If, like me, you have followed the emergent trail of headlines and commentary post COP27 you may be forgiven for feeling more than a little disheartened and left with any sense of hope hanging by a thread.
The world could still, theoretically, meet its goal of keeping global warming under 1.5 degrees Celsius, a level many scientists consider a dangerous threshold. Realistically, that’s unlikely to happen.Peter Schlosser in The Conversation
Despite the general air of gloom there was some good news; the “loss and damage fund” gave a long awaited sense of Climate Justice to the nations in the front line of the Climate Emergency. Although even this may provide a false hope if the underlying causes of Climate Change are not given urgent attention.
In the end, if all fossil fuels are not rapidly phased out no amount of money will be able to cover the cost of the resulting loss and damage. It is that simple. When your bathtub is overflowing you turn off the taps, you don’t wait a while and then go out and buy a bigger mop.”Yeb Saño, head of Greenpeace’s COP delegation in Positive News
So are the UN COPs a waste of time? Should we all give up on the idea that we can make any progress in terms of dealing with the global addiction to fossil fuels? No, absolutely not! Now is the time to double down and look at every possible means for effecting change. If we look more closely at what happened at COP27 there are signs that the commitment is there, that there are countries willing to take the first steps forward.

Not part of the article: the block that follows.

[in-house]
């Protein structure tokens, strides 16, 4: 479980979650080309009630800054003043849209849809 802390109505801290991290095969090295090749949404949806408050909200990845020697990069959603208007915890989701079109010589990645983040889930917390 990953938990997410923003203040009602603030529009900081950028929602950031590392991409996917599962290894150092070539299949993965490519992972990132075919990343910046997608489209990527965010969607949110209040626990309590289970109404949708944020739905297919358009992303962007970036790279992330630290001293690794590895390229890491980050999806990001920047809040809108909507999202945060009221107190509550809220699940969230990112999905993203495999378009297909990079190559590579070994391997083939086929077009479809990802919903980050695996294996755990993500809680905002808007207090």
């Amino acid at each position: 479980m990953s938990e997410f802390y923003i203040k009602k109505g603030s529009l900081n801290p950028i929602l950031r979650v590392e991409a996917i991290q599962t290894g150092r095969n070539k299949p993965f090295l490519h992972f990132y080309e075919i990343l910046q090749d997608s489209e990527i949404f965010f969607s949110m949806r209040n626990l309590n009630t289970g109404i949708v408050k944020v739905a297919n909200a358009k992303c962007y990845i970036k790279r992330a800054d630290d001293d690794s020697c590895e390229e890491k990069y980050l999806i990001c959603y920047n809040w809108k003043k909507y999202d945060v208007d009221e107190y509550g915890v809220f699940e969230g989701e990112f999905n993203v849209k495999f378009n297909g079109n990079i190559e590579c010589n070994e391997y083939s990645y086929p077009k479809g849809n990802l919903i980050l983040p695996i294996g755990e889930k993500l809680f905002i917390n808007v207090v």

The COP27 outcome is a timely reminder that curbing the growth in fossil fuels will not come about through consensus-oriented negotiations among governments that include those corrupted by the fossil fuel industry. It will require social movements pressuring leaders to legislate a managed phase out of fossil fuels, while ensuring a just transition for affected workers and communities. And it will require pioneering governments to work together internationally to forge new alliances that accelerate this goal.Fergus Green and Harro van Asselt in The Conversation
“But what about the Fossil fuel lobby?” I hear you ask. Certainly based on how things played out at COP27 they seem all powerful. Especially at the moment in the midst of an energy crisis they appear to have a lot of sway.
But the COP process must change if we are to really make headway in fighting the climate crisis. With over 600 fossil fuel lobbyists patrolling the halls and striking deals on the side for new projects, and even the BP chief executive listed as a country delegate sitting in negotiations, this was like inviting arsonists to a firefighting convention.”Nick Dearden, director of Global Justice Now, in Positive News
But the Fossil Fuel lobby’s influence stems from money, if they have less money they will have less power. There is much that can be done both through taxation and through divestment that will reduce that influence and help to shift attention to more viable, climate friendly alternatives. We all have a role in making that happen, we need to stiffen our resolve (and our shoes) and be willing to walk together on the rocky road of hope.
If you would like to find out more about how you can take steps towards a better future have a look at the Climate Solutions – Money page.